“The sentence handed down today represents a repayment of the debt that Blagojevich owes to the people of Illinois. While promising an open and honest administration, in reality, the former governor oversaw a comprehensive assault on the public’s trust,” said Robert D. Grant, Special Agent in Charge of the Chicago Office of the Federal Bureau of Investigation.
Thomas P. Brady, Inspector in Charge of the U.S. Postal Inspection Service in Chicago, said: “The United States Postal Inspection Service is proud to be one of the federal law enforcement agencies to help ferret out this type of political corruption in Illinois. The Inspection Service is committed to increasing the public’s trust and confidence through our investigations of fraudulent activity. While the sentencing today closes one chapter, we must adhere to a renewed standard of accountability to ensure that the citizens of our state are not victimized by political corruption and greed.”
Alvin Patton, Special Agent in Charge of the Internal Revenue Service Criminal Investigation Division in Chicago, said: “Today’s sentence sends a loud message that public corruption will not be tolerated. The IRS Criminal Investigation Division, together with the U.S. Attorney’s Office and our law enforcement partners, will continue to aggressively pursue violators of the public trust. Regardless of political office or position, no one is above the law.”
James Vanderberg, Special Agent in Charge of the Chicago Regional Office of the U.S. Department of Labor, Office of Inspector General, said: “This sentence sends a clear message that public officials cannot engage in corruption for personal benefit in exchange for political favors.
Blagojevich, a lawyer and former state prosecutor, state legislator, and U.S. Representative, was arrested on Dec. 9, 2008, while serving his second term as governor. He was accused of using his office in numerous matters involving state appointments, business, legislation and pension fund investments to seek or obtain such financial benefits as money, campaign contributions, and employment for himself and others, in exchange for official actions, including trying to leverage his authority to appoint a United States Senator to replace then President-Elect Obama.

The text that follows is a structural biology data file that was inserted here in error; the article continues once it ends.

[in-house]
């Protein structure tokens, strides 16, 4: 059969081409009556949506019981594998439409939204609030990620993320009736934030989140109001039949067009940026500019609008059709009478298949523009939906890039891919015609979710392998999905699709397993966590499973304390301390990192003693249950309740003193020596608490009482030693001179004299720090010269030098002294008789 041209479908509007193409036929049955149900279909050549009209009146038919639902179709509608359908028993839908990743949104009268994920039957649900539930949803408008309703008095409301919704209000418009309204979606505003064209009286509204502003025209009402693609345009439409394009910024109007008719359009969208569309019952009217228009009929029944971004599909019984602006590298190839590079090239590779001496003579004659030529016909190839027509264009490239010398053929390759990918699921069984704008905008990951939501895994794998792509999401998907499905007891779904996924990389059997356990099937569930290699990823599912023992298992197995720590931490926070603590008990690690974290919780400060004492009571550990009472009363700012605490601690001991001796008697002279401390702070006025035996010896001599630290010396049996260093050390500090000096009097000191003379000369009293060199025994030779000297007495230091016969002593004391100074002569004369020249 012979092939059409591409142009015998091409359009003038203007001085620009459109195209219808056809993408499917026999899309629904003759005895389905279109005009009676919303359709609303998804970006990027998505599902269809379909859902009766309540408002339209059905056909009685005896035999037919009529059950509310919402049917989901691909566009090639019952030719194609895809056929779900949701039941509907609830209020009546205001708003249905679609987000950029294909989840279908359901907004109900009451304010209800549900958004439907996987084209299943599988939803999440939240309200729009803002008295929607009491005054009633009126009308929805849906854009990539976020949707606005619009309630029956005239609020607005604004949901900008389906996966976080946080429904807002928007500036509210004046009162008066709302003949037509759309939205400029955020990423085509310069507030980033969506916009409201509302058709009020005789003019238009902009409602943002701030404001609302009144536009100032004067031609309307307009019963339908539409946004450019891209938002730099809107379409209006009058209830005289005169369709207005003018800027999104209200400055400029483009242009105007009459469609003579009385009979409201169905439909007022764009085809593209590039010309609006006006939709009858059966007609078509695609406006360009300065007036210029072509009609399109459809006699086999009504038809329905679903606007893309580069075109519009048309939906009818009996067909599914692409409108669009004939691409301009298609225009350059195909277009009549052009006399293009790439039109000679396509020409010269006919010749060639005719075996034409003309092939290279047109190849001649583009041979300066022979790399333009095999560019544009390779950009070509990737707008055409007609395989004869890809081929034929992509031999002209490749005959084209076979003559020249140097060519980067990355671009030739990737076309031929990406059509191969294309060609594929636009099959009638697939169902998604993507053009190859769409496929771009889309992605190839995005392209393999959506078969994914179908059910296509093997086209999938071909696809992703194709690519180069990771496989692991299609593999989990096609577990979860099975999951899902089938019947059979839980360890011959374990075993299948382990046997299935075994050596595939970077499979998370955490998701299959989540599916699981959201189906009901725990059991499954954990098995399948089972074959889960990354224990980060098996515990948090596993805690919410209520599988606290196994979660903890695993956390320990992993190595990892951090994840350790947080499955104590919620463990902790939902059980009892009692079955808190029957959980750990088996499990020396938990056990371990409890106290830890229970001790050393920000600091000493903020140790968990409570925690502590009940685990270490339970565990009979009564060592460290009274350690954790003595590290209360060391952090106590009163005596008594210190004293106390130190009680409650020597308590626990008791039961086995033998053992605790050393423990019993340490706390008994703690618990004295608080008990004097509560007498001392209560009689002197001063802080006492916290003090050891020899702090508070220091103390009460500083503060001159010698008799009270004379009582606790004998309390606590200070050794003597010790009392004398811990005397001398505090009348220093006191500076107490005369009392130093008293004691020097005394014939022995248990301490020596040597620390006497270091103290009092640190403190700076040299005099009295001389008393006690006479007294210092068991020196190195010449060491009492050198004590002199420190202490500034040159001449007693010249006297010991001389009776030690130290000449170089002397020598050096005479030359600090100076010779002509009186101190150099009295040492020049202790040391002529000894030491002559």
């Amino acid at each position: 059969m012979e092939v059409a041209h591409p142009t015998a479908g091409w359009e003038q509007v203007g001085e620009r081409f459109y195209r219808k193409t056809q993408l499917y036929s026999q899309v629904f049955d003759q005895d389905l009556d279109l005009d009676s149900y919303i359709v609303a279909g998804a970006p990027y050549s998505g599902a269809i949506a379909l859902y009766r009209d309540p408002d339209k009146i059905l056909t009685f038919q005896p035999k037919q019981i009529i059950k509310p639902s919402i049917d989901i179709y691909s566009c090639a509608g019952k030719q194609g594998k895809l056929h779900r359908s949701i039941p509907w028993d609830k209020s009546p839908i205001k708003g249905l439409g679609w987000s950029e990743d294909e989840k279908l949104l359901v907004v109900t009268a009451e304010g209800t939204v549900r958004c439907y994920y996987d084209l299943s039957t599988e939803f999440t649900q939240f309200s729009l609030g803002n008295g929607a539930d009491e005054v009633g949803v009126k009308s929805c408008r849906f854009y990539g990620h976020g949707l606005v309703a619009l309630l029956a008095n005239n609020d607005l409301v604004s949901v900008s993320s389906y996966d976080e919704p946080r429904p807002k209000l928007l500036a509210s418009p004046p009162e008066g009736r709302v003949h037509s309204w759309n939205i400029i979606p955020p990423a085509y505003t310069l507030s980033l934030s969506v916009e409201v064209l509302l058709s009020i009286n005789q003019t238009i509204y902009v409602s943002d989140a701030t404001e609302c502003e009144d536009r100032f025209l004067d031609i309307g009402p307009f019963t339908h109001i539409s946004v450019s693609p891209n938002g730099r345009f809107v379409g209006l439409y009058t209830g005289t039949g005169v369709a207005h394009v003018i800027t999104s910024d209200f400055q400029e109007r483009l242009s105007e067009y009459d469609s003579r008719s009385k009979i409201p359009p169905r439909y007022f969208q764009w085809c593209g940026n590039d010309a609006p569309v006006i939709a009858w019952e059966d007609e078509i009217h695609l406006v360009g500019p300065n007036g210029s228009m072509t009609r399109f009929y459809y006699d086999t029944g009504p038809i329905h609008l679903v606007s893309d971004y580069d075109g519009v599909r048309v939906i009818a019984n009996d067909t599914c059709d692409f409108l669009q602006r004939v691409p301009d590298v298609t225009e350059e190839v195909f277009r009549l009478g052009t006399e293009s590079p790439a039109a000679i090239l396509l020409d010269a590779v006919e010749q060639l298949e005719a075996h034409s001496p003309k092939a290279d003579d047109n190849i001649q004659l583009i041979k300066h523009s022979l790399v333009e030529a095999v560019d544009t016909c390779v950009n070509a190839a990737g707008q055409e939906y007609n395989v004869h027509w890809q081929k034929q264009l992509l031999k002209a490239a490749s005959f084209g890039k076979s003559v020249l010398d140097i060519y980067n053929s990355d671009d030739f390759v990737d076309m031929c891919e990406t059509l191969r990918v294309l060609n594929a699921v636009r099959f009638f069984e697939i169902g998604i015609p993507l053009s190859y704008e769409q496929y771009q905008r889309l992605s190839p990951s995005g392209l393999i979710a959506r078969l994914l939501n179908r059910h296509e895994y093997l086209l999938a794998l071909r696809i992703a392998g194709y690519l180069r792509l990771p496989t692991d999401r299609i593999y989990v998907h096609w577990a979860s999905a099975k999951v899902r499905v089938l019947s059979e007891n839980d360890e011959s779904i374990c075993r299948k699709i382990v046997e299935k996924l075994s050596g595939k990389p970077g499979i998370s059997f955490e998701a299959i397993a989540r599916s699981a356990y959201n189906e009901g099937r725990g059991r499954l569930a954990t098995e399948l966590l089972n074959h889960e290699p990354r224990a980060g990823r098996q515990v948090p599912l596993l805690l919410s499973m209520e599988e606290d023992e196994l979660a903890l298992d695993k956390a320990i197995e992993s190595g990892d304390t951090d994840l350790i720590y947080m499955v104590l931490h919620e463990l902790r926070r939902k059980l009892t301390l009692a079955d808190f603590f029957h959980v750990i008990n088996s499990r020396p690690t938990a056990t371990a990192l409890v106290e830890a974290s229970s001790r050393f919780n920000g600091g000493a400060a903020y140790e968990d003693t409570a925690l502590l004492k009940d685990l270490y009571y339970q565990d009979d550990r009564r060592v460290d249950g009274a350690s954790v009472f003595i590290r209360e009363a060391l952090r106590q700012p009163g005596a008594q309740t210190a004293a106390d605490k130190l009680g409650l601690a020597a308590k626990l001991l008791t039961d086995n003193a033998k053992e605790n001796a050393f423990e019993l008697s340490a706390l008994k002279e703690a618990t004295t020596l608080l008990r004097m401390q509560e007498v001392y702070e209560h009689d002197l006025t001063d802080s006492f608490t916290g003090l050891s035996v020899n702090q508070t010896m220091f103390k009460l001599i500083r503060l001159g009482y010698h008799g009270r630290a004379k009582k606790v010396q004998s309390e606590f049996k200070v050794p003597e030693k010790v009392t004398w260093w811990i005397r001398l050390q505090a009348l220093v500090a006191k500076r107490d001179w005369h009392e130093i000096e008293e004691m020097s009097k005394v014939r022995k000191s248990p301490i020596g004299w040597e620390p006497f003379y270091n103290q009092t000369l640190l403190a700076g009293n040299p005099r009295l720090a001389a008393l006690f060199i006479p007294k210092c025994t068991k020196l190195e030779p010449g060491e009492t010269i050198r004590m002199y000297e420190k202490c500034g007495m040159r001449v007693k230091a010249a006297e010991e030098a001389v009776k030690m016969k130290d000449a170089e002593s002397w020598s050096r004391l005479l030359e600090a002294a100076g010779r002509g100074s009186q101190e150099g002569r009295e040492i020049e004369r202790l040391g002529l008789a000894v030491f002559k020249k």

Blagojevich went to trial in the summer of 2010 and was convicted of lying to FBI agents when he falsely told them in an interview on March 16, 2005, that he did not track, or want to know, who contributed to him or how much money they contributed to him, but the jury was deadlocked on all remaining counts.
He went to trial again in the spring of 2011 and was convicted on 17 additional counts, including 10 counts of wire fraud, two counts of attempted extortion, two counts of conspiracy to commit extortion, one count of soliciting bribes, and two counts of conspiracy to solicit and accept bribes.
The prosecution was part of Operation Board Games, a public corruption investigation of pay-to-play schemes, including insider-dealing, influence-peddling and kickbacks involving private interests and public duties. The investigation began in 2003 and has resulted in convictions against 15 defendants, including two former chiefs of staff for Blagojevich while he was governor.